In-Process 4th May
Greetings and May the Fourth be with you! Sorry, I couldn’t resist that little Star Wars opening. Also, thank you to all the firefighters out there, as today is also International Firefighters’ day.
The team have all been busy as well. Jamie and Reef are still hard at work on ARIA support in NVDA, particularly for Chrome. You might be wondering, what exactly is ARIA? ARIA is a way of making the newer controls used in modern, dynamic websites accessible. Good web authoring practice goes a long way. ARIA allows developers to define the role and functionality of elements. This enables programs such as NVDA to interact with controls on web applications logically, based on the role of the object. It also enables better handling of dynamic content which can change automatically.
Jamie is working on the NVDACon keynote and Reef is working on his session. The NVDACon planning committee are doing great work getting ready. This years NVDACon promises to be bigger and better than ever. See NVDACon.org for details.
Quentin is working on the last couple of sections of the Excel training material. For everyone waiting keenly for this training module, its release is drawing ever closer. The “Basic Training for NVDA” and “Microsoft Word with NVDA” modules remain popular. Even advanced users have commented on how much they have learnt from these modules. The certification for the “Basic Training for NVDA” is in high demand. Many users are now able to share their accreditation as an NVDA Certified Expert. See The NV Access Shop for the training modules, and the Certification System for information on becoming an NVDA Certified Expert.
Jamie has also been working on support for Microsoft’s new OneCore or Mobile voices, which have been added to Windows 10. These are more responsive than the SAPI 5 voices and also cover more languages. Unfortunately, support for OneCore voices won’t make it into NVDA 2017.2 but it is something to look forward to in 2017.3.
Speaking of which, yes, the next release, NVDA 2017.2, is drawing closer. Keep an eye out for a release candidate around the time the next In-Process comes out. More details on the new features, fixes and other things to look out for will be in the next In-Process.
I’ve been asked lately about the difference between installed and portable versions of NVDA. Many users wonder what the best setup is for using NVDA on a shared computer.
When you download NVDA and run the setup file, a temporary copy of NVDA is loaded. This is used to speak details of the install and associated instructions and information. You can choose to “continue running” this temporary copy. The temporary copy is useful when using a snapshot build and wanting to check a new feature or fix. NVDA will work as normal until you quit it or shut the computer down. You can change the configuration, eg the synthesizer or speech rate, but these aren’t saved when NVDA exits.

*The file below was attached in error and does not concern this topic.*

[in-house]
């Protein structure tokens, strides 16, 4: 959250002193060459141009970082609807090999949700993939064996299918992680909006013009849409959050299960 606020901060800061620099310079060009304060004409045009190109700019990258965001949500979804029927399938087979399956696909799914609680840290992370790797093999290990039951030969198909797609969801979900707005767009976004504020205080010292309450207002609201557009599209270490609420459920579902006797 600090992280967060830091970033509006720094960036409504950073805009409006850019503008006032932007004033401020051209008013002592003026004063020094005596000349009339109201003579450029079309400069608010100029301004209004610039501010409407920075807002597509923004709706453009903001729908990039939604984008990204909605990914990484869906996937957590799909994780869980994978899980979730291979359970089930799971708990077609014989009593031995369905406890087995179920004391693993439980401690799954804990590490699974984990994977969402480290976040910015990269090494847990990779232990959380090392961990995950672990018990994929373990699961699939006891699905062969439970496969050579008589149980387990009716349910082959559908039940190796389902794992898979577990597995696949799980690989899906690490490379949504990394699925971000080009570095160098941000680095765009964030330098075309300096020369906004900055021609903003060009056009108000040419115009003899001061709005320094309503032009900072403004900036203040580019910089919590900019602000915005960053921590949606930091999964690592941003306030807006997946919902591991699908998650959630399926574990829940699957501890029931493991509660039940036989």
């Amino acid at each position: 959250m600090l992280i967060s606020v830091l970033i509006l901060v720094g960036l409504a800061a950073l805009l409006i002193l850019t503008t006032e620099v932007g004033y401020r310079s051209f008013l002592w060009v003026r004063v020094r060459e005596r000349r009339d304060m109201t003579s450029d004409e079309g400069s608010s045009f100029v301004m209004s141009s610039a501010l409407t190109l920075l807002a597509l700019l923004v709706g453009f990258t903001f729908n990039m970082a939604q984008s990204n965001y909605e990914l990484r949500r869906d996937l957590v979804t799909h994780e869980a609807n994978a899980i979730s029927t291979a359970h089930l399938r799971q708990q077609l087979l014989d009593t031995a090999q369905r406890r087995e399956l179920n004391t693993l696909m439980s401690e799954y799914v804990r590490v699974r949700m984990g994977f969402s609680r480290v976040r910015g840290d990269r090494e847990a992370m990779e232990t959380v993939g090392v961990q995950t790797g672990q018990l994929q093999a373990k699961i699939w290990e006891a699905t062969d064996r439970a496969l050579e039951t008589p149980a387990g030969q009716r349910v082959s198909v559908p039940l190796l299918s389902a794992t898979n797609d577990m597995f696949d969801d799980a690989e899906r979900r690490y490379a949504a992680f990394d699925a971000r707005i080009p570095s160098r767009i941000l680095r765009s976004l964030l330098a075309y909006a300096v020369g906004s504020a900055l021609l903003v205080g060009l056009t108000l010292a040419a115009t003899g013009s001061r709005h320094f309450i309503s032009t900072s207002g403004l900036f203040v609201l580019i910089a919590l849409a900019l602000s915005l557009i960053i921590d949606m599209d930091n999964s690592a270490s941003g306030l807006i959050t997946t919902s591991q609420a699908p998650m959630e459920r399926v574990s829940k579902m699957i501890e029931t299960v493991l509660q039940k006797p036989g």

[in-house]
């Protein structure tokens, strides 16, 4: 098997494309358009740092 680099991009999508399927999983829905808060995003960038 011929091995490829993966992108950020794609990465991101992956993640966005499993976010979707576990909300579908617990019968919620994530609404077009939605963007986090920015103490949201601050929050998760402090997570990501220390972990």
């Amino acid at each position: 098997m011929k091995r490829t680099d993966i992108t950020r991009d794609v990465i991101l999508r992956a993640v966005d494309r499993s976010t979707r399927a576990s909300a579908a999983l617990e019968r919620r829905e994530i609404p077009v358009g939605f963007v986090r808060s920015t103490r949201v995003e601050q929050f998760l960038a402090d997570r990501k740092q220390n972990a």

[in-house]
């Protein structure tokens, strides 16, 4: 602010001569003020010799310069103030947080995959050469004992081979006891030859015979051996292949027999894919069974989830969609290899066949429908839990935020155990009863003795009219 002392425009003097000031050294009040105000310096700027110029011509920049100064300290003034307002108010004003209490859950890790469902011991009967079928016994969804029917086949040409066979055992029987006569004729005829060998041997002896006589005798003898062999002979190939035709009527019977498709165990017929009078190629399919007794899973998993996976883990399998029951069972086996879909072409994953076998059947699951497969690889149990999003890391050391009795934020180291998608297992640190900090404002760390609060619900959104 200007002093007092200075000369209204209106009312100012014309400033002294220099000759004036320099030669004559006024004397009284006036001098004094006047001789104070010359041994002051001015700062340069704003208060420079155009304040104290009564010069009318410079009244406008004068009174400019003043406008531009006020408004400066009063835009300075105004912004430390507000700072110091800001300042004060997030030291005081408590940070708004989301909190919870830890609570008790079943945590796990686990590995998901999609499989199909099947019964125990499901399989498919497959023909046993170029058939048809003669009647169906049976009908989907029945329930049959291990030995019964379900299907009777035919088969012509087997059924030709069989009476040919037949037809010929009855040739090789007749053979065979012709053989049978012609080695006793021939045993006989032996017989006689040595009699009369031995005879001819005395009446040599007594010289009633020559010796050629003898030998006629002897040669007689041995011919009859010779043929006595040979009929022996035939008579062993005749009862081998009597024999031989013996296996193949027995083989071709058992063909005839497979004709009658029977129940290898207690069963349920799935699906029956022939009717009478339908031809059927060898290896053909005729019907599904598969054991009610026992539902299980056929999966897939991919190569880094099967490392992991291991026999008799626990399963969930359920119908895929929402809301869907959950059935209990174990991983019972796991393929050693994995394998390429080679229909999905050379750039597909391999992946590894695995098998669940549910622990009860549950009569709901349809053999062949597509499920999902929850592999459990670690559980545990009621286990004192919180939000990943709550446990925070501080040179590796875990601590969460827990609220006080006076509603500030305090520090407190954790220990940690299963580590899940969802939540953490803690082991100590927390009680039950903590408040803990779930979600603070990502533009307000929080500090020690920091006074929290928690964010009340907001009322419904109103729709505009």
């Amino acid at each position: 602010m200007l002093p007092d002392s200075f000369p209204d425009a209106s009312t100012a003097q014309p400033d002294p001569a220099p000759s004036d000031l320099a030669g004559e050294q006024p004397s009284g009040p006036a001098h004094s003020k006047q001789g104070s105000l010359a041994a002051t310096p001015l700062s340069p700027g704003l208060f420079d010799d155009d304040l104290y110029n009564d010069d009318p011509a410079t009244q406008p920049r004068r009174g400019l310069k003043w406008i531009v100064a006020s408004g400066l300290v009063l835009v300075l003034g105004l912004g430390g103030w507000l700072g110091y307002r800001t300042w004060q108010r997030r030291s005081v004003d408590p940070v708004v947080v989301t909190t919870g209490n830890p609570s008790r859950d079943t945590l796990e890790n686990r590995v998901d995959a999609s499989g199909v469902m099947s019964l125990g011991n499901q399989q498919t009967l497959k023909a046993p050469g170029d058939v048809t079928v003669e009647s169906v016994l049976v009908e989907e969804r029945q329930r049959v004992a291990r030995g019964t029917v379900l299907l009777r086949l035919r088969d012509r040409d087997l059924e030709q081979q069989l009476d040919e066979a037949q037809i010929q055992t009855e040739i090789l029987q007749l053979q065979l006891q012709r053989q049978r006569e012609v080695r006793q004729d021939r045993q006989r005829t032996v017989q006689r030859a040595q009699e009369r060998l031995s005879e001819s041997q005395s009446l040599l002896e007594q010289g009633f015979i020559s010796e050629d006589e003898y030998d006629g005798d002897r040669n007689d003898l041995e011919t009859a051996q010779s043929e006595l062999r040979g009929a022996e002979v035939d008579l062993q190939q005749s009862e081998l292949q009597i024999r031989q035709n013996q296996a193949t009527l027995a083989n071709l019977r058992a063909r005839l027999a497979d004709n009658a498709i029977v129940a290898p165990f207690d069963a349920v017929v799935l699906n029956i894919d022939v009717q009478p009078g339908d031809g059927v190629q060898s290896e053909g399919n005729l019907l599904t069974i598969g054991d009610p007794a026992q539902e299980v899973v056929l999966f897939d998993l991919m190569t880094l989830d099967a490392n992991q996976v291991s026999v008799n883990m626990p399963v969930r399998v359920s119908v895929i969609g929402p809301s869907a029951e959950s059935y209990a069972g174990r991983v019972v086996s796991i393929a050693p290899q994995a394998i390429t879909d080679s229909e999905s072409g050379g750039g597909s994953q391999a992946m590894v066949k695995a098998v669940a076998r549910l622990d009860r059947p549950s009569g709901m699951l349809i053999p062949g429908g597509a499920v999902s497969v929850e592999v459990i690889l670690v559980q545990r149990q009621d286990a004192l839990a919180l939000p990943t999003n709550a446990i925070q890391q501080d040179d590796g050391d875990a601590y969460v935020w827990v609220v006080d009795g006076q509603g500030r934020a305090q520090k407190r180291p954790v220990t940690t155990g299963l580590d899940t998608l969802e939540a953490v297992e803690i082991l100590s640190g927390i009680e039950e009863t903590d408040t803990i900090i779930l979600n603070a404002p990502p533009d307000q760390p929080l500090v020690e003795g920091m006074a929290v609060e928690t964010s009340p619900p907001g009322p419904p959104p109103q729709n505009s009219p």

A portable version of NVDA can be setup on a memory stick. This is useful when using a computer that you may not have administrator access to, such as in a library or shared computer lab. Nothing is added to the computer’s registry, but you can still save changes to settings. There are several restrictions to both temporary and portable versions of NVDA. These restrictions are documented in the NVDA User Guide
The main restrictions of temporary and portable versions are:
• The inability to automatically start during and/or after log-on, • The inability to interact with applications running with administrative privileges, unless of course NVDA itself has been run also with these privileges (not recommended). • The inability to read User Account Control (UAC) screens when trying to start an application with administrative privileges. • Windows 8 and later: the inability to support input from a touch screen. • Windows 8 and later: the inability to provide features such as browse mode and speaking of typed characters in Windows Store apps. • Windows 8 and later: audio ducking is not supported.
When you install NVDA, none of these restrictions applies. The full features of NVDA are available on any screen. NVDA can be used on UAC dialogs, and the login screen.
If you are using a shared computer, you may not want NVDA starting automatically on the login screen, or after logon. When installing, one of the setup screens has checkboxes to create a shortcut, and one to “Use NVDA on the logon screen”. When checked, this option will start NVDA when the computer boots and gets to the logon screen. Having NVDA running on the logon screen should not affect the way sighted users interact with the logon screen. Depending on the setup, it will simply read the information aloud, and/or make use of a connected Braille display. The welcome dialog has an option to “Automatically start NVDA after I log on to Windows”. If this is unchecked, NVDA will not start when this user is logged in. Even if this option is checked, NVDA won’t start when other users log in to their accounts on this computer, unless they have set that up. Both of these options are also available in the General settings dialog. Press NVDA+control+g to open the dialog. Note that the NVDA key is either INSERT or CAPS LOCK, depending on how it was setup.
It is perfectly possible to have NVDA installed on a computer, but only started when a user presses CONTROL+ALT+N. In that way, an NVDA user can share a computer, even a login, with sighted users and have NVDA only run when desired.
Have a great couple of weeks everyone. Don’t forget to block out your diary for NVDACon from the 19th to the 21st of May!